The Big Sunflower Project is an initiative of The Information Point for Centronuclear and Myotubular Myopathy. The aim of the project is to raise awareness of the rare neuromuscular conditions known as centronuclear and myotubular myopathy, by sending seeds to people who have never heard of the conditions and requesting photos in return, which are shared in the Information Point newsletter and on the project social media pages, again raising awareness of centronuclear and myotubular myopathy. There is no charge for project seeds or the cost of postage, the project does however, welcome donations to ensure the future of the project and to enable seeds to be sent to as many people as possible each year. If you have donated for your seeds, thank you. If you would like to donate, you can learn more about how to do this below.

Our friends

This year project seeds have been donated by Thompson and Morgan and Tamar Organics. Seeds were also donated by Mike Rogers, Linda Fowler and Flower Power Lymo who grew sunflowers during the 2019 project and saved their seeds.

We are also grateful to everyone who has donated to The Big Sunflower Project since 2011, enabling us to celebrate our 10th anniversary.  You can read about these people below.

Looking forward to seeing everyone’s sunflower photos over the summer. Until then  stay safe everyone.

Planting sunflower seeds in Birkenhead.

Further information

Further information about the project can be found on The Big Sunflower Project website and on social media, where photos can be shared using #TheBigSunflowerProject. Use #centronuclear, #centronuclearmyopathy, #myotubular and #myotubularmyopathy to help raise awareness of centronuclear and myotubular myopathy too.

 

Powerwheelchair for Milosz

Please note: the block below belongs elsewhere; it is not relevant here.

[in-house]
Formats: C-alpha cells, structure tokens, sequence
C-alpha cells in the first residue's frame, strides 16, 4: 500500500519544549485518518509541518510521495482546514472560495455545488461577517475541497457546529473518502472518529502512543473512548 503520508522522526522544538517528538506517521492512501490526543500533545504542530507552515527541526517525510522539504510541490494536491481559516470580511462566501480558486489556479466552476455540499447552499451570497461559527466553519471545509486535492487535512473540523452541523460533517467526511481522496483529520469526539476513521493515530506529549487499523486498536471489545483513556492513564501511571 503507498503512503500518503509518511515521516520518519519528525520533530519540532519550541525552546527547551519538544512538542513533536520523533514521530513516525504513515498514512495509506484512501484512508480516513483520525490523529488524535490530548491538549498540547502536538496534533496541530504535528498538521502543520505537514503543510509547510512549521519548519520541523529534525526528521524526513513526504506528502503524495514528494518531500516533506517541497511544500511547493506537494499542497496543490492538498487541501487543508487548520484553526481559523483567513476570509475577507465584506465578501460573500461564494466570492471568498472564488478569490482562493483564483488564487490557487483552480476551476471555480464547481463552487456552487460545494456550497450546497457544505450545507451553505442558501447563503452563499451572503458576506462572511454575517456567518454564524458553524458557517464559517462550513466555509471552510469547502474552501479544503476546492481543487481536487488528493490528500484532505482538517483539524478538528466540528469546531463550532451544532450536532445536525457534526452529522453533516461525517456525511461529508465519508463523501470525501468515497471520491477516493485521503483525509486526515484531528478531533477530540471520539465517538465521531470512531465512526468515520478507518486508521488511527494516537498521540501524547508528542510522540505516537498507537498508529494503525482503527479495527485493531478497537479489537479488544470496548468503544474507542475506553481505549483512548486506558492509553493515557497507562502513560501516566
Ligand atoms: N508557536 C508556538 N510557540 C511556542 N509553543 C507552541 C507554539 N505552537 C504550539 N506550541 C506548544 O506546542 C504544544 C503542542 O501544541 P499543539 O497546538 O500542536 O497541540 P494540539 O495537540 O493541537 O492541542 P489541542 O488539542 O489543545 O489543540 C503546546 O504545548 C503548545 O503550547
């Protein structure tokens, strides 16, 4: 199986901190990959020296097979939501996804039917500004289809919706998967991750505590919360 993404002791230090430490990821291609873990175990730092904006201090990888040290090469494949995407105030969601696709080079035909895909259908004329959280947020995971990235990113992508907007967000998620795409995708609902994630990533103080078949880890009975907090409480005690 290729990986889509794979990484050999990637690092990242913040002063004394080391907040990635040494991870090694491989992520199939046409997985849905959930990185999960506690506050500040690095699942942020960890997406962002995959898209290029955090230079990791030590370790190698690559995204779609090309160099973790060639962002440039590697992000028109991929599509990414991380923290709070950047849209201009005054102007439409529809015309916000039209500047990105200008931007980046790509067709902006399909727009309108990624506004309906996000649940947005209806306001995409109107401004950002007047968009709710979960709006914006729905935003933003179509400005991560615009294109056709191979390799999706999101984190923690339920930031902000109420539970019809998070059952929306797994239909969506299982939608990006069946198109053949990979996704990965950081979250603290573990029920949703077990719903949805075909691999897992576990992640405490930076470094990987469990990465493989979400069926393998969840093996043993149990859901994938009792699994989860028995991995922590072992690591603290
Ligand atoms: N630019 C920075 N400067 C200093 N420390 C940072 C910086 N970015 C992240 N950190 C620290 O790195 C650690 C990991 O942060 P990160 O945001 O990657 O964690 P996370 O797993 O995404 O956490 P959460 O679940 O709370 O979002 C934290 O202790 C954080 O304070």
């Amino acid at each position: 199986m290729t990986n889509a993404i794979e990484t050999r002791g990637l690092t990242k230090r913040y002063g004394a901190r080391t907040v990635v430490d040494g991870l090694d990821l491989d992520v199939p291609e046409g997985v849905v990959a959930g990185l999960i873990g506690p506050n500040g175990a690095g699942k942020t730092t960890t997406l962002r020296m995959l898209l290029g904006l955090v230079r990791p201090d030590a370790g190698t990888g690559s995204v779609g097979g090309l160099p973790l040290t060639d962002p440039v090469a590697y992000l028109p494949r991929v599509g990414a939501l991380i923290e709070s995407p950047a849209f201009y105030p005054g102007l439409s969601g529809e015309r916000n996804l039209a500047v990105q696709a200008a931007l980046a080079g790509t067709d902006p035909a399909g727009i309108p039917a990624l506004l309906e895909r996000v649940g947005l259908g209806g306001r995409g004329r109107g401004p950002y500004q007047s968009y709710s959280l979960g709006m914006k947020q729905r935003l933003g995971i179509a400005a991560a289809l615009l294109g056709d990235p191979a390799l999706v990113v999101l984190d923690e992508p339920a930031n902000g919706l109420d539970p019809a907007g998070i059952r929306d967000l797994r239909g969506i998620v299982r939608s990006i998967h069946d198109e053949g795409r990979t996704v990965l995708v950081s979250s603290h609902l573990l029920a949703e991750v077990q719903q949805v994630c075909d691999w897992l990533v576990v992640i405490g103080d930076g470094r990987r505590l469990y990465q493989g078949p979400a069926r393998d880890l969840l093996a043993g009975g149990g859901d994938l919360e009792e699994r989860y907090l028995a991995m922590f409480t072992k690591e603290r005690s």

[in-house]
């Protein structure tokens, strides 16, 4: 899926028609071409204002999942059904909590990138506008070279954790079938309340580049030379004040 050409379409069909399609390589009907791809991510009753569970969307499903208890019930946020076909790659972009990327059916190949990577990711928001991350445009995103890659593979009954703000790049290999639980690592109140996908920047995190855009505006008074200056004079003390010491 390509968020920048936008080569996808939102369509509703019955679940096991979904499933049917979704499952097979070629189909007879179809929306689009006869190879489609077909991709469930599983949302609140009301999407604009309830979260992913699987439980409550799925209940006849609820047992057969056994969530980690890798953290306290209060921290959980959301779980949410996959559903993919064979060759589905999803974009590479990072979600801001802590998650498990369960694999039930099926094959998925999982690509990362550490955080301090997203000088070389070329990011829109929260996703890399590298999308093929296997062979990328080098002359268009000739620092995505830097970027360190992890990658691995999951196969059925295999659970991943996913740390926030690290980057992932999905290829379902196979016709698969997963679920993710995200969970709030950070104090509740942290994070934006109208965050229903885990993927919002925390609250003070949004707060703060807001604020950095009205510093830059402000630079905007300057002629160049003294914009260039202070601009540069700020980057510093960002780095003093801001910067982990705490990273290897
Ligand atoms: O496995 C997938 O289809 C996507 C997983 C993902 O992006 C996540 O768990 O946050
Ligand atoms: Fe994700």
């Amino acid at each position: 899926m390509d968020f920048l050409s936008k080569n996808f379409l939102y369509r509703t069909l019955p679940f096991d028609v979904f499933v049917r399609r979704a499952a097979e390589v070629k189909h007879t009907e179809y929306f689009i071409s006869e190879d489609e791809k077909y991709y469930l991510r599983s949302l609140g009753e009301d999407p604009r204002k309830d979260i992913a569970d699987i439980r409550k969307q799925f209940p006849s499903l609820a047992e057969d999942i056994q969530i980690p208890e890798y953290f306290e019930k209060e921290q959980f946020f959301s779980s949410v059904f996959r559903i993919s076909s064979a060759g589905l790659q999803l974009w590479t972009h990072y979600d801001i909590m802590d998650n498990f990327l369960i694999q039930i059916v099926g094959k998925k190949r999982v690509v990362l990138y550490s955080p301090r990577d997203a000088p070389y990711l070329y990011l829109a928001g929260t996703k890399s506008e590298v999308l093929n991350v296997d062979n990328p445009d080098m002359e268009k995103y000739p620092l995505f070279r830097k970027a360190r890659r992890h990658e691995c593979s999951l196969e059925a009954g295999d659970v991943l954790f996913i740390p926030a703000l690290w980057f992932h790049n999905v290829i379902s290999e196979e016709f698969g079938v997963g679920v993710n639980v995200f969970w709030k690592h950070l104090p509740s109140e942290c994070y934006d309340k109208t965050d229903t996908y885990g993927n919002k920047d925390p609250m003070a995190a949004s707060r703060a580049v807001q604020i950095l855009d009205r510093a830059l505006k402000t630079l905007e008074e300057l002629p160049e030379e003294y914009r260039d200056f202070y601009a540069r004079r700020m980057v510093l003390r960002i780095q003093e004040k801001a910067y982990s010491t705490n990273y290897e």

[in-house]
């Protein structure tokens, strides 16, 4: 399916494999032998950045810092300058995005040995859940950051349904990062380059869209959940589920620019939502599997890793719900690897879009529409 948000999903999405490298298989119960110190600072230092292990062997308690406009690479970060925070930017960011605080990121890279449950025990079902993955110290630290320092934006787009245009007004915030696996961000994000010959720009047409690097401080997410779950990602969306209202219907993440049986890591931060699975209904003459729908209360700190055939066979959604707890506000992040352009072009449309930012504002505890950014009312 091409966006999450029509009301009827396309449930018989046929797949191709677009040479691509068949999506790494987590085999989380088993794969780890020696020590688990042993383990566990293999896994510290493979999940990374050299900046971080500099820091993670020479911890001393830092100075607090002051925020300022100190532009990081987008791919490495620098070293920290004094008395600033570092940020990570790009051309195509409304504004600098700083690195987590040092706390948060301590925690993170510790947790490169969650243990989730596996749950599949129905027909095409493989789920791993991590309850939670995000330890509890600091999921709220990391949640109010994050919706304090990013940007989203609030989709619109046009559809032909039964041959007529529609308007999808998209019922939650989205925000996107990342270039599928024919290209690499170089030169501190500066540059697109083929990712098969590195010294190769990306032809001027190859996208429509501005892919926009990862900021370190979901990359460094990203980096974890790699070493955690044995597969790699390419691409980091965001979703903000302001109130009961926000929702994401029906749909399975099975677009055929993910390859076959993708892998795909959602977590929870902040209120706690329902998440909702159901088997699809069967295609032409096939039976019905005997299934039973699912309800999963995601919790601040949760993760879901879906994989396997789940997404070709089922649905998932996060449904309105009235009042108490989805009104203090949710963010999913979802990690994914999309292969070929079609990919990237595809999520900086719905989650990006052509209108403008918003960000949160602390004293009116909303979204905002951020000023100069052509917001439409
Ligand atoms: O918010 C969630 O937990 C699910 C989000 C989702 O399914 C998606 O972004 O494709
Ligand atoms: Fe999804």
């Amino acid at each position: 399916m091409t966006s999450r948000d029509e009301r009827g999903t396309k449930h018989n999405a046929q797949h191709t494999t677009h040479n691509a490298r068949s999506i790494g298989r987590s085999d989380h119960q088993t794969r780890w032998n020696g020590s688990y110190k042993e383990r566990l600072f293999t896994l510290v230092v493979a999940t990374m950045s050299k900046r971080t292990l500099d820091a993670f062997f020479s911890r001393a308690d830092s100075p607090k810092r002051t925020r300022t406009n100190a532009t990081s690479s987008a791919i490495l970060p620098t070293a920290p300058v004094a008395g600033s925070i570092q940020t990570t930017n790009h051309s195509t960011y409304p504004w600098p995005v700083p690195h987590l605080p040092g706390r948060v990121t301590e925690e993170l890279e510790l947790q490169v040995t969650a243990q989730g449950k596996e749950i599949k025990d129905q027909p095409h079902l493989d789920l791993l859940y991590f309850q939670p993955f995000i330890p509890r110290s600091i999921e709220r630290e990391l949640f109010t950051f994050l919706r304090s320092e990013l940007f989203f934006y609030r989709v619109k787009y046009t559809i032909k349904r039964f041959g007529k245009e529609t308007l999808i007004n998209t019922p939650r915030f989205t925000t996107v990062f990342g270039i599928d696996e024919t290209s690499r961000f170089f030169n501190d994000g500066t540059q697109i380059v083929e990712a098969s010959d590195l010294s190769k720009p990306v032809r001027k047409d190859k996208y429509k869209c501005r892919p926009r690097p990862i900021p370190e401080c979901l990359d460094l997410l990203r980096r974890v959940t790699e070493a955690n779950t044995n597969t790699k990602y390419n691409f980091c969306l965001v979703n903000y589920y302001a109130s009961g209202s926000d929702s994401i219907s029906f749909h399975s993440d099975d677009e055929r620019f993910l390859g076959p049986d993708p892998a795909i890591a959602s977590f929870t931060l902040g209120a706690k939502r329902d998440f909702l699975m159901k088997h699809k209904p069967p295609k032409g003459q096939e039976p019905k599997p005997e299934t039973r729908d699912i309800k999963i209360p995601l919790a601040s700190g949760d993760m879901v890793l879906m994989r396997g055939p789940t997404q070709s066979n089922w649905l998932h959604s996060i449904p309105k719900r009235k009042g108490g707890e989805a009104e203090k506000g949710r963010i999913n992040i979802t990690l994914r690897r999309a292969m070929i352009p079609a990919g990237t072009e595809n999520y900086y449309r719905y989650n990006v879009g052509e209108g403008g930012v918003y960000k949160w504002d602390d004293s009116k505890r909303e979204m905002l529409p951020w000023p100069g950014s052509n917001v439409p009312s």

Milosz lives with his family in Market Harborough, Leicestershire and is diagnosed with X-linked myotubular myopathy. Over the last six months Milosz’s needs have changed and he now requires a specialised powered wheelchair.

Milosz

Milosz’s manual wheelchair has become too small to him and the back support is no longer efficient. In addition, Milosz had developed mild scoliosis which requires specialised back support. And while Milosz can self propel his manual wheelchair indoors, he relies on people to push him on longer journeys outdoors. As a pre teenage boy, Milosz craves some freedom and a powered wheelchair would enable him to be more independent.

Milosz’s family began the process of arranging for a power wheelchair in September 2019, applying for one through a charity but due to coronavirus, the charity were unable to fund all of it and organising fundraising events at this time is difficult, so the family are now aiming to raise the £6,700 needed themselves, before Milosz starts secondary school in September.

Stanley

Milosz’s friend Stanley is helping to fundraise also, by running a marathon. Starting on 26 May Stanley began running a mile every day for 26 days and is aiming to raise £2,000.

Could help fund this essential piece of equipment for Milosz? Please visit the websites below to learn more and donate.

Dynacure news 2020

Clinical trial recruitment

Unite-CNM, the Dynacure sponsored clinical trial of their antisense product, DYN101, began recruiting in early 2020 at sites in the UK, Belgium and Netherlands, with an additional five European sites to follow.